Beware of Phishing Emails

Learn how to identify phishing emails

Get Adobe Reader icon

Phishing is a form of fraud in which the attacker tries to learn information such as login credentials or account information by masquerading as a reputable entity or person in email, IM or other communication channels.

Typically, a victim receives a message that appears to have been sent by a known contact or organization. An attachment or links in the message may install malware on the user’s device or direct them to a malicious website set up to trick them into divulging personal and financial information, such as passwords, account IDs or credit card details.

Phishing is popular with cybercriminals, as it is far easier to trick someone into clicking a malicious link in a seemingly legitimate email than trying to break through a computer’s defenses. Phishing campaigns are often built around the year's major events, holidays and anniversaries, or take advantage of breaking news stories, both true and fictitious.

To make phishing messages look like they are genuinely from a well-known company, they include logos and other identifying information taken directly from that company’s website. The malicious links within the body of the message are designed to make it appear that they go to the spoofed organization. The use of subdomains and misspelled URLs (typosquatting) are common tricks, as is homograph spoofing -- URLs created using different logical characters to read exactly like a trusted domain. Some phishing scams use JavaScript to place a picture of a legitimate URL over a browser’s address bar. The URL revealed by hovering over an embedded link can also be changed by using JavaScript.

Source: TechTarget.

1. Learn to Identify Suspected Phishing Emails
There are some qualities that identify an attack through an email:

  • It could duplicate the image of a real company.
  • The email may copy the name of a company or an actual employee of the company.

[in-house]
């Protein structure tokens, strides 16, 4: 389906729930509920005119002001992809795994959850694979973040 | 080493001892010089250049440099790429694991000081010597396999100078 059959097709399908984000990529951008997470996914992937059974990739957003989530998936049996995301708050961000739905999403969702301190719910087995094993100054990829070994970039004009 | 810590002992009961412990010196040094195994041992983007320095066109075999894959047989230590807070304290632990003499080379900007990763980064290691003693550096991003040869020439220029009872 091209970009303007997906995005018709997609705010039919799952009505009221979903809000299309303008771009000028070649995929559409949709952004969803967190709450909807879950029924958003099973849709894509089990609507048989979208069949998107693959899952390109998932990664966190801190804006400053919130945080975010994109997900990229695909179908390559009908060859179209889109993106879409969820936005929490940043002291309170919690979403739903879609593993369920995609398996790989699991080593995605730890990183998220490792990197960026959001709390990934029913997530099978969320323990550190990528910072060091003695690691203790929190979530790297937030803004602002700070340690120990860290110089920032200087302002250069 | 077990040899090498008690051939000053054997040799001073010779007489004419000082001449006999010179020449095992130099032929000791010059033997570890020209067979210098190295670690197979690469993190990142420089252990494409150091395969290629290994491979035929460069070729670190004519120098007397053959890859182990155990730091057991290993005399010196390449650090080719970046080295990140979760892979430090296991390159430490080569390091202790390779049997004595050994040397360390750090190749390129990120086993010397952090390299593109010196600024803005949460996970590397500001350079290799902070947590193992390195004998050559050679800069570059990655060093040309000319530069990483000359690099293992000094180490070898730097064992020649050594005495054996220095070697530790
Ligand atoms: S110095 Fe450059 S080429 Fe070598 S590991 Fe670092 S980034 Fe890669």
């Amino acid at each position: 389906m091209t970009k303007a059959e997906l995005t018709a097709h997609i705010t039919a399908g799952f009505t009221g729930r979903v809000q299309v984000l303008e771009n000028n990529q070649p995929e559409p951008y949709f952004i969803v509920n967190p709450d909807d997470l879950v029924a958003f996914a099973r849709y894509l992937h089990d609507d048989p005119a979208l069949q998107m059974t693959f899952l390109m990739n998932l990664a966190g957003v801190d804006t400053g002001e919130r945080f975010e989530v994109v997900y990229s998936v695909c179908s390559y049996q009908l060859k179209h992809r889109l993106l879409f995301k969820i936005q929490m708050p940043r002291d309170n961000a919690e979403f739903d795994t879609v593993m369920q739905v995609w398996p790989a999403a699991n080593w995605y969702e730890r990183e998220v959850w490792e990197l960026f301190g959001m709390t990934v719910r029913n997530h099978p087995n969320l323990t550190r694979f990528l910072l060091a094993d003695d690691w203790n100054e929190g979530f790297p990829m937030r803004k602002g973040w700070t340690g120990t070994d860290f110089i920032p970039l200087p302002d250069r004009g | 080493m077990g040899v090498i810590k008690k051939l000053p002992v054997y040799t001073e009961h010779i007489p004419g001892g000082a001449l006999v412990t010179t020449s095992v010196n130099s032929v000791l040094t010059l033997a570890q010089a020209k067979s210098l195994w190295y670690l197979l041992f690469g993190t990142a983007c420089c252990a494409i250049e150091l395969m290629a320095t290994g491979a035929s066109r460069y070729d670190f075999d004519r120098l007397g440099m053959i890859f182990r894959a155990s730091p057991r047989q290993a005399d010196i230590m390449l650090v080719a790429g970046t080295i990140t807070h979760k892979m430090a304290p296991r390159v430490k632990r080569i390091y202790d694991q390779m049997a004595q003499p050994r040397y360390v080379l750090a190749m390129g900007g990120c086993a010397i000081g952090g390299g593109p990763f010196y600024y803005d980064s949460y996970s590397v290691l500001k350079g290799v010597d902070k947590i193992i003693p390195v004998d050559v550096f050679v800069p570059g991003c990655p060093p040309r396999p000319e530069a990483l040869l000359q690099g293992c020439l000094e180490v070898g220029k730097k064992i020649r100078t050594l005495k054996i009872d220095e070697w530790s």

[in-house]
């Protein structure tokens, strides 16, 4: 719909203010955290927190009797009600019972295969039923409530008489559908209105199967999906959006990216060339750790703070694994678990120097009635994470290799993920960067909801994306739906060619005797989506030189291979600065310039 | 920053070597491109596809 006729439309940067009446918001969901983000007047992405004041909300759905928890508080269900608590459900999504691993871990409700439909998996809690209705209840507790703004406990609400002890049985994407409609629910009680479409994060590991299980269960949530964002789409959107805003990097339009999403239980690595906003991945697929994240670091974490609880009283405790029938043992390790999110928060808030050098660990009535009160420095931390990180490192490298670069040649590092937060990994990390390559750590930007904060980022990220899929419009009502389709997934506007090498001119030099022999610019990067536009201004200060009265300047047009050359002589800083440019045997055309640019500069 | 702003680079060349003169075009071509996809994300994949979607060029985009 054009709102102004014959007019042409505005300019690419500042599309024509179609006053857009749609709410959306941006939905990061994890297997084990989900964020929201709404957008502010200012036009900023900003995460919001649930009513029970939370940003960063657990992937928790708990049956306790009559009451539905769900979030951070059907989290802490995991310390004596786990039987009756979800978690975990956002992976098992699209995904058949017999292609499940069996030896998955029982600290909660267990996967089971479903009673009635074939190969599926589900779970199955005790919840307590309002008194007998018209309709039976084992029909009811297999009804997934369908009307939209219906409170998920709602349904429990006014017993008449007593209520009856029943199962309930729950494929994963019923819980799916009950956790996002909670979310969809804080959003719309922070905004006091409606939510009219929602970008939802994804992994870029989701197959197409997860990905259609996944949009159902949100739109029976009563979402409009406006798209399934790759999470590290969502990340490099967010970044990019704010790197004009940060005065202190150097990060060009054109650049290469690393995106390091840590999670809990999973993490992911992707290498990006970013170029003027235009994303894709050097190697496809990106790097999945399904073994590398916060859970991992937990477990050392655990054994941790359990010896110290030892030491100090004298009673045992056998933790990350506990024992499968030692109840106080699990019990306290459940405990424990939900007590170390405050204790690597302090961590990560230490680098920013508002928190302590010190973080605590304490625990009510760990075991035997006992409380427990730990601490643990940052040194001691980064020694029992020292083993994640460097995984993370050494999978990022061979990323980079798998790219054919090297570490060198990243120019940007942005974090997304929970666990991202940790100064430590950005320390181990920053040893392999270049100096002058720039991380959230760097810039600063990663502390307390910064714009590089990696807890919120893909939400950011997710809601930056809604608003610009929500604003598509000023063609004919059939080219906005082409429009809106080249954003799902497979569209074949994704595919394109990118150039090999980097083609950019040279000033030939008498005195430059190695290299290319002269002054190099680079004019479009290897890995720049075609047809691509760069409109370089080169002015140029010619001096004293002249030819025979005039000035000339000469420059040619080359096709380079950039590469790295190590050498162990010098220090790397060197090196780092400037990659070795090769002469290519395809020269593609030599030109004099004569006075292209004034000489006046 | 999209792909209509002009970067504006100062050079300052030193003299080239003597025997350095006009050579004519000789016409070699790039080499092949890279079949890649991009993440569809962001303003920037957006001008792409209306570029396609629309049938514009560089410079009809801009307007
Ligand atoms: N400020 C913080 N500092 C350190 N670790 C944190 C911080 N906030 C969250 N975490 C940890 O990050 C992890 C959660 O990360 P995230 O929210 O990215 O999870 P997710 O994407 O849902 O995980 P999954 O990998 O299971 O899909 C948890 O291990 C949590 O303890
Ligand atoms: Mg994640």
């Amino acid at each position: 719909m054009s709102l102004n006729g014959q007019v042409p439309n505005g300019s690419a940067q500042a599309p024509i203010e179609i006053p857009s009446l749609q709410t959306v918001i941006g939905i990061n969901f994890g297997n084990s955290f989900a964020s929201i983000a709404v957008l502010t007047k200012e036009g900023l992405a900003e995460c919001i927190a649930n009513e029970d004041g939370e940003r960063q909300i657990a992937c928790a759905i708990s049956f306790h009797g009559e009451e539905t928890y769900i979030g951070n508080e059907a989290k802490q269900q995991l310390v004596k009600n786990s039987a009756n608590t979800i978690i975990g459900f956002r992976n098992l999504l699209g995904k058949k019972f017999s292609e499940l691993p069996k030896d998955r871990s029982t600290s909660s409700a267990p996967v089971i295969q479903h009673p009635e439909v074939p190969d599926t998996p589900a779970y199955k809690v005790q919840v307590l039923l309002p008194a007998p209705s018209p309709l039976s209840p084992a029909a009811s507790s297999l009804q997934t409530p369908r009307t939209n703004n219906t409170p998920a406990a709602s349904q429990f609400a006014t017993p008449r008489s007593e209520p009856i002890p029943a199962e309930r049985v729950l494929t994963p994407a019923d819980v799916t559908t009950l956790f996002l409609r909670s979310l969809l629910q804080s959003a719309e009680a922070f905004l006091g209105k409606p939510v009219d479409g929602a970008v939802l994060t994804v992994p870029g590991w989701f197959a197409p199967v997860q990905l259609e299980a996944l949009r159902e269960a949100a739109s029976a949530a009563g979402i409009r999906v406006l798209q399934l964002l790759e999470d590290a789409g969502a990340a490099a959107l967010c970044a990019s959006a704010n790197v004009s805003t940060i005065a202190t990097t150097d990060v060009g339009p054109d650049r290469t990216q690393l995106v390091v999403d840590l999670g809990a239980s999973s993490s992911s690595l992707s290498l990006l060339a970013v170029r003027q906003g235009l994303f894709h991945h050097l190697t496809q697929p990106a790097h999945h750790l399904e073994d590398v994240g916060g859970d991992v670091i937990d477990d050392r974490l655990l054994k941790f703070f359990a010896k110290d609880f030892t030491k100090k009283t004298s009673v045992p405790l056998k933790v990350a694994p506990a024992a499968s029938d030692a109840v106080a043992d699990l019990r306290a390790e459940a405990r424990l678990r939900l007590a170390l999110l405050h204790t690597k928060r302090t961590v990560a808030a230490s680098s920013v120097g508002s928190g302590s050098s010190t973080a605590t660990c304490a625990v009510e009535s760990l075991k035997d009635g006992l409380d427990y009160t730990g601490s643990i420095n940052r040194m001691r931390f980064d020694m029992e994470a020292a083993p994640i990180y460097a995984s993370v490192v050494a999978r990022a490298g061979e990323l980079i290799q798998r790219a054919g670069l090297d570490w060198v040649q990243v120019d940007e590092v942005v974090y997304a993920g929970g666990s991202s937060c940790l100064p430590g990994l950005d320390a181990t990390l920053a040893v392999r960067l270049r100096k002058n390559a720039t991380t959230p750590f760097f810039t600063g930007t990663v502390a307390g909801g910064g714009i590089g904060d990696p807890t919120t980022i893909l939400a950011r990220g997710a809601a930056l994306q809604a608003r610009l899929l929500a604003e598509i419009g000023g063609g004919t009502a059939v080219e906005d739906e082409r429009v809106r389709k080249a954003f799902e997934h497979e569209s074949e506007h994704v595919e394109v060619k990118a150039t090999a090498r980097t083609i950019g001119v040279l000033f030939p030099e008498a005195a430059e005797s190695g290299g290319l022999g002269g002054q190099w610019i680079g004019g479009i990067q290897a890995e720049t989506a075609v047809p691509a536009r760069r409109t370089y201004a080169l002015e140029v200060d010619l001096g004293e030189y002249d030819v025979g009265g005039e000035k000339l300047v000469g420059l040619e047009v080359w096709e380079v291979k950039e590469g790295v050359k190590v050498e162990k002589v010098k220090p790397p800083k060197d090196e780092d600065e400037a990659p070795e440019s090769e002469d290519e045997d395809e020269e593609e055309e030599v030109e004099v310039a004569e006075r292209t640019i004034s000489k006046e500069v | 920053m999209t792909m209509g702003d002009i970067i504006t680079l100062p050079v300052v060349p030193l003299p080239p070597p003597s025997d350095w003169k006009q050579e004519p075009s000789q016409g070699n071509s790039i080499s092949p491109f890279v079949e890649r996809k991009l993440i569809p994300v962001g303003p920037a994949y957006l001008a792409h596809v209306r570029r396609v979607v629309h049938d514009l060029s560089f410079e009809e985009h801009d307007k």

• It might include sites that are visually similar to a real business.
  • It may promote gifts, or the loss of an existing account.

2. Check the Source of Information from Incoming Mail
Your bank will never ask you to send your passwords or personal information by mail. Never respond to these questions, and if you have the slightest doubt, call your bank directly for clarification.

3. Never Go to your Bank's Website by Clicking on Links Included in Emails
Do not click on hyperlinks or links attached in the email, as it might direct you to a fraudulent website. Type in the URL directly into your browser or use bookmarks / favorites if you want to go faster.

4. Enhance the Security of Your Computer
Common sense and good judgement are as vital as keeping your computer protected with a good antivirus to block this type of attack. In addition, you should always have the most recent update on your operating system and web browsers. See Below.

5. Enter Your Sensitive Data in Secure Websites Only
In order for a site to be ‘safe’, it must begin with ‘https://’ and your browser should show an icon of a closed lock.

6. Periodically Check Your Accounts
It never hurts to check your bank accounts periodically to be aware of any irregularities in your online transactions.

7. Phishing Doesn’t Only Pertain to Online Banking
Most phishing attacks are against banks, but attacks can use any popular website to steal personal data such as eBay, Facebook, PayPal, etc.

8. Phishing Knows All Languages
Phishing knows no boundaries, and can reach you in any language. In general, they are poorly written or translated, so this may be another indicator that something is wrong. If you never go to the Spanish website of your bank, why should your statements now be in this language?

9. Have the Slightest Doubt, Do Not Risk It
The best way to prevent phishing is to consistently reject any email or news that asks you to provide confidential data. Delete these emails and call your bank to clarify any doubts.

1-9 Source:

10. Change Your Passwords Frequently and When in Doubt
Change your passwords regularly – at least 4 times a year. Change it more if you can stand it. If you suspect you have been tricked by a phishing email, immediately change the password and notify your bank.